This is not an article about how to deal with fussy-eating (even though it may solve some of those problems!) What this article seeks to achieve is to plant a seed of curiousity about food in kids, especially since it’s such a huge part of our lives. I want to improve the relationship your kids have with food, because it teaches them about sustainability, food wastage, why we eat what we eat, and all the exciting flavour and smell profiles of food. Who knows, you may even have the next junior Masterchef in the making! Getting children interested in food begins from a young age, so let’s get started.
1. Allow them to play with food
Do you remember a time when your parents would chide you or your younger siblings for playing with food? Times are different now. Food play is actually encouraged in babies who are just starting to eat solid food. It makes children interested in food by allowing them to explore the feel, texture, shape, and taste of food.
At the same time, kids progress towards cutlery as they grow. As they move on to using utensils, you can still engage them in “food play” through using food in art. The cross-sections of some fruits and vegetables make really good stencils when painted and stamped on paper. Some interesting ones include starfruit, okra, capsicum, onions, celery, and tomatoes. Through art, kids become familiar with the structural components of fruits and vegetables, while learning about edible and inedible bits too.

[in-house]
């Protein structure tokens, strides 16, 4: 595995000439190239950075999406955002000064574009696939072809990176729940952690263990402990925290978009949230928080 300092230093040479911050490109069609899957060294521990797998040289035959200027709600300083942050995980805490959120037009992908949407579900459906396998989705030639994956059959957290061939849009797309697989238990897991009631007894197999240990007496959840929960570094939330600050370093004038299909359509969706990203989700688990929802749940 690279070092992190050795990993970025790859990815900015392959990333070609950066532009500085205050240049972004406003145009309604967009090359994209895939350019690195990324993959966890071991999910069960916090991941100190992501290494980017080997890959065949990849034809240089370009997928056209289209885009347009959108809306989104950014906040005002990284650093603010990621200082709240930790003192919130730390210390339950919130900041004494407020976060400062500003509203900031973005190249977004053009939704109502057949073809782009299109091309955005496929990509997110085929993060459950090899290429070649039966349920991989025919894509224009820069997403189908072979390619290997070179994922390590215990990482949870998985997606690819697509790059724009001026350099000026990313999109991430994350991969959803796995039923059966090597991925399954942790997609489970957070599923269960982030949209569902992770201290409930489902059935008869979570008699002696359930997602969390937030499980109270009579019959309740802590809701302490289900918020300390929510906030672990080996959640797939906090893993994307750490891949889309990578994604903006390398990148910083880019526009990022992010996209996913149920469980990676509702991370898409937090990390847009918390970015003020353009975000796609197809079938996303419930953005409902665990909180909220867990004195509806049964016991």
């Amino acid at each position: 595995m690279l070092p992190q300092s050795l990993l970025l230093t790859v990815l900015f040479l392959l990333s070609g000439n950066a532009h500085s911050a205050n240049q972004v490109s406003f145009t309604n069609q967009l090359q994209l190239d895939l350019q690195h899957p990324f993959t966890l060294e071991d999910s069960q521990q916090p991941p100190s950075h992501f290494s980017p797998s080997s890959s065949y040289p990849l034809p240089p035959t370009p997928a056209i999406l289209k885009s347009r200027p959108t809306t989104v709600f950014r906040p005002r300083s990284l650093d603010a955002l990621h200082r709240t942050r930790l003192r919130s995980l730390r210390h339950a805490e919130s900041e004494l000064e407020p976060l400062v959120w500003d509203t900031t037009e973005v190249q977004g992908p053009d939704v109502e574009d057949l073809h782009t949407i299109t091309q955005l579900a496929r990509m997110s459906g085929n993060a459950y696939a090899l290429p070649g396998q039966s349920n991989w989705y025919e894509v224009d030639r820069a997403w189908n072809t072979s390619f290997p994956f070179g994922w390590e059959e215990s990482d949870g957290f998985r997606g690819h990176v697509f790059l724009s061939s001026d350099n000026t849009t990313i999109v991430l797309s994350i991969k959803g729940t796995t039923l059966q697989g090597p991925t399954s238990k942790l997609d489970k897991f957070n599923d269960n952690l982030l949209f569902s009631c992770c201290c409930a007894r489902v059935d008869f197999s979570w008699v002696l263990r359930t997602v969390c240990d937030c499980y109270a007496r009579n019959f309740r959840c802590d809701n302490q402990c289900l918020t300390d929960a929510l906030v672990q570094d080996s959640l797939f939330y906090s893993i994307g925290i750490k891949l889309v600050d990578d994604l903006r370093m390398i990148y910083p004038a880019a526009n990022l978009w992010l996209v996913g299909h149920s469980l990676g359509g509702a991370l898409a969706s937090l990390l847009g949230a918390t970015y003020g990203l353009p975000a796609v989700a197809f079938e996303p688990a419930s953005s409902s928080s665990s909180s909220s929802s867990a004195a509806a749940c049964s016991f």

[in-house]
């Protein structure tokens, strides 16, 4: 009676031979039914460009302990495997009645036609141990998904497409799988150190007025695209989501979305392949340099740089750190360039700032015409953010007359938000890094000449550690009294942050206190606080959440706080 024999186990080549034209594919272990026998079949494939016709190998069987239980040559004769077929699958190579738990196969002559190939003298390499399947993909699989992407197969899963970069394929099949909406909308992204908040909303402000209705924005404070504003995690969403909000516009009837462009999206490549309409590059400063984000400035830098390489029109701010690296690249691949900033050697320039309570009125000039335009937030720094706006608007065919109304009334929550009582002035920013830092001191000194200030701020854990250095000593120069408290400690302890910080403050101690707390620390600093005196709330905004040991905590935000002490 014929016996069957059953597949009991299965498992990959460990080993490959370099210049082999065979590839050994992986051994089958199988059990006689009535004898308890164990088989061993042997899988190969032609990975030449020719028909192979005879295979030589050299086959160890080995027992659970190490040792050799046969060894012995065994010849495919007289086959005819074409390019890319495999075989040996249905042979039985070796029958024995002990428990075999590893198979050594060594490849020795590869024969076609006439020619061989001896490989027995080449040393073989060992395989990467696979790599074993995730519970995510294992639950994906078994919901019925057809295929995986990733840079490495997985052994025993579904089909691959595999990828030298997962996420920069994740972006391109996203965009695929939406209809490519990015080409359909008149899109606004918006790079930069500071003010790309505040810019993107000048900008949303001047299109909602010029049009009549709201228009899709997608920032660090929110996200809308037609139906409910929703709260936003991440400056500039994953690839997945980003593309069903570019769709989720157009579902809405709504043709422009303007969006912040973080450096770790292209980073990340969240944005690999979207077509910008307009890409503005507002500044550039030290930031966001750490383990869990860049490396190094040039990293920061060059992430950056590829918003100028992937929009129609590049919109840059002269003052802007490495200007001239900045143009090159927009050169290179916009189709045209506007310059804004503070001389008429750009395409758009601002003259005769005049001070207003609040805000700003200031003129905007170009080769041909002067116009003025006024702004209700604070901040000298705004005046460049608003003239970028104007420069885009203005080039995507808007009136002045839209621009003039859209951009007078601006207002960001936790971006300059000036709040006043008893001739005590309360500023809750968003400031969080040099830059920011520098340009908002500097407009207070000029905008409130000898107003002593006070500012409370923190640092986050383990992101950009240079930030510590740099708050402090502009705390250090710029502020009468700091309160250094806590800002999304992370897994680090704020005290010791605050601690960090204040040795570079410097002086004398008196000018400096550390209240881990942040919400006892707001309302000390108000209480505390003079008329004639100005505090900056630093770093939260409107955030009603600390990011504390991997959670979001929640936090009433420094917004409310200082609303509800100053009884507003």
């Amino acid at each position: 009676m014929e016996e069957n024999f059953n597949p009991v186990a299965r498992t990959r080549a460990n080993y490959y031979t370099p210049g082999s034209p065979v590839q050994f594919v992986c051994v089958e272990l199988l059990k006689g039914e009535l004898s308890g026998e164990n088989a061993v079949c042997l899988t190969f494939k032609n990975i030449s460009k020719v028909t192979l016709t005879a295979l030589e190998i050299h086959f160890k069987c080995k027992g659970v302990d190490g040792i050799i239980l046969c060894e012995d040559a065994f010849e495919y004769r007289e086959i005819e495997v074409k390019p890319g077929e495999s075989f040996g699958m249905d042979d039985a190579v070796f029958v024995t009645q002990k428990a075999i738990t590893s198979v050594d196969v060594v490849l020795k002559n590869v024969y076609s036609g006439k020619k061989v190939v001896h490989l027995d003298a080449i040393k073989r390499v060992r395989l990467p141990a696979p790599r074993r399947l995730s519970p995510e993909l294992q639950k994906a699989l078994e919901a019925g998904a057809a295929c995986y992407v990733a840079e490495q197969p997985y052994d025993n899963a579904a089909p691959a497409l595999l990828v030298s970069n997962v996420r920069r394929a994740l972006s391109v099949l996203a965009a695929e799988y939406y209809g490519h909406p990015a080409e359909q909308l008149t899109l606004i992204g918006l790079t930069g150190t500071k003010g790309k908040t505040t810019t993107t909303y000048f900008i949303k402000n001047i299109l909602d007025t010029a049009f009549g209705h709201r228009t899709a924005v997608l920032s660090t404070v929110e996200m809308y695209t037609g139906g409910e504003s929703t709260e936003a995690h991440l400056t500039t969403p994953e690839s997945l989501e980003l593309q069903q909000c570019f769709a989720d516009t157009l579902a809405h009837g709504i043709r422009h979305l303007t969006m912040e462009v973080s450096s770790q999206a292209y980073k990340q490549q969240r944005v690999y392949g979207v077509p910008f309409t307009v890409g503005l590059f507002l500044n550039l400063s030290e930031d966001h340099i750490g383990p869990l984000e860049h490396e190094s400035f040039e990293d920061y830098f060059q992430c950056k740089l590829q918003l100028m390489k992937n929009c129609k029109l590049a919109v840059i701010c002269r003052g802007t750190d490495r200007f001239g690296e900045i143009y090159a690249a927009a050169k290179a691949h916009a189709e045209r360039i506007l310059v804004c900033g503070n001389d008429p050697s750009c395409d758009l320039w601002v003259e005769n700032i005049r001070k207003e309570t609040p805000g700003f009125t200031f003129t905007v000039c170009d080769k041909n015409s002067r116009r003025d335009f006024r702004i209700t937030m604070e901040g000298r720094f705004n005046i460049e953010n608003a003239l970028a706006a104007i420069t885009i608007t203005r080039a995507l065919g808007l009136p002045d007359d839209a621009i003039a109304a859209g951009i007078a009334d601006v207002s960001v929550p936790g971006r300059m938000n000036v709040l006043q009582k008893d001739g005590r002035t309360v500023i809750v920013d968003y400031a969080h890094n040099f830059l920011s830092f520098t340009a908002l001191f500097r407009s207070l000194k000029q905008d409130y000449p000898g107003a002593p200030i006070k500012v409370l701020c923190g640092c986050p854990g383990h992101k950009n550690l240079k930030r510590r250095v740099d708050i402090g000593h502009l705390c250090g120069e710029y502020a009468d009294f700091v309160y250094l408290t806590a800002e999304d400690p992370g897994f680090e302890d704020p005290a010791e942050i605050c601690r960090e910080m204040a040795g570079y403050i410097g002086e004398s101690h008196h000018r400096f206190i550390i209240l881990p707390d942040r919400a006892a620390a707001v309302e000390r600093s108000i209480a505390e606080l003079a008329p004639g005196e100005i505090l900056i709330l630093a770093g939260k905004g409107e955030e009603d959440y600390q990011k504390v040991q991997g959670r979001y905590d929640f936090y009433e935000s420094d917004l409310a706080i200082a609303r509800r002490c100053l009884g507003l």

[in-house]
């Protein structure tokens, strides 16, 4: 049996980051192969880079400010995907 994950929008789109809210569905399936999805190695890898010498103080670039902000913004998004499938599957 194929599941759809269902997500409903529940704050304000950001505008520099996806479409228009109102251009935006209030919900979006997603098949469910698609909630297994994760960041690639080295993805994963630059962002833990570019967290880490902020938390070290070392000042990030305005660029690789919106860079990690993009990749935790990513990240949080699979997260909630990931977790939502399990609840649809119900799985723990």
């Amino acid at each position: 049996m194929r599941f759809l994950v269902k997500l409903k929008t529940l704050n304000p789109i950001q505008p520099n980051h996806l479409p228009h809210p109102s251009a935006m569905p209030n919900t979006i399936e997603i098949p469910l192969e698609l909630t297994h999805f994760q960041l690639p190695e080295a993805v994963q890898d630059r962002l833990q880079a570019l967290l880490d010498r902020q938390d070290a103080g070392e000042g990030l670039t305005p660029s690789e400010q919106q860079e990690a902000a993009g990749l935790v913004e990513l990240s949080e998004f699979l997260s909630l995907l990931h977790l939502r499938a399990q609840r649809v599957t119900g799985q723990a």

2. Grow a vegetable garden
You can get children interested in food by letting them grow their own fruits and vegetables, and you don’t need a huge plot of land to do this! All that’s required is a little windowsill pot. Also, don’t worry about seeds. Some vegetables are great for re-potting. You can easily start growing your own vegetables by planting the tail ends (where the roots were) of vegetables like carrots, celery, spring onion, and coriander in soil. Did you also know that each sprouted “eye” of a potato can be planted separately to yield many potato plants?
Getting your children involved in these little farming projects allow them to experience the amount of time that is required for plants to grow, while teaching them the importance of responsibility.
3. Allow them in the kitchen
Get children interested in food by having them help out with cooking. If your kids are too young to work with knives, give them simple tasks like separating the leaves from stems of vegetables. They can also peel shells of boiled eggs, help you wash rice, or measure out ingredients. Having them involved in the kitchen serves 5 purposes:
- They become familiar with the names of fruits and vegetables. This is especially important with young kids just starting to learn them. You can take this opportunity to teach them about the nutritional qualities of each food, and how beneficial it is for health!
- They learn essential food preparation and cooking skills at a young age.
- You can teach them how to reduce food wastage in the cooking process.
- They see the hard work that goes into cooking, which may make them less picky about food.
- It’s great bonding time for the family!
4. Create unique dining experiences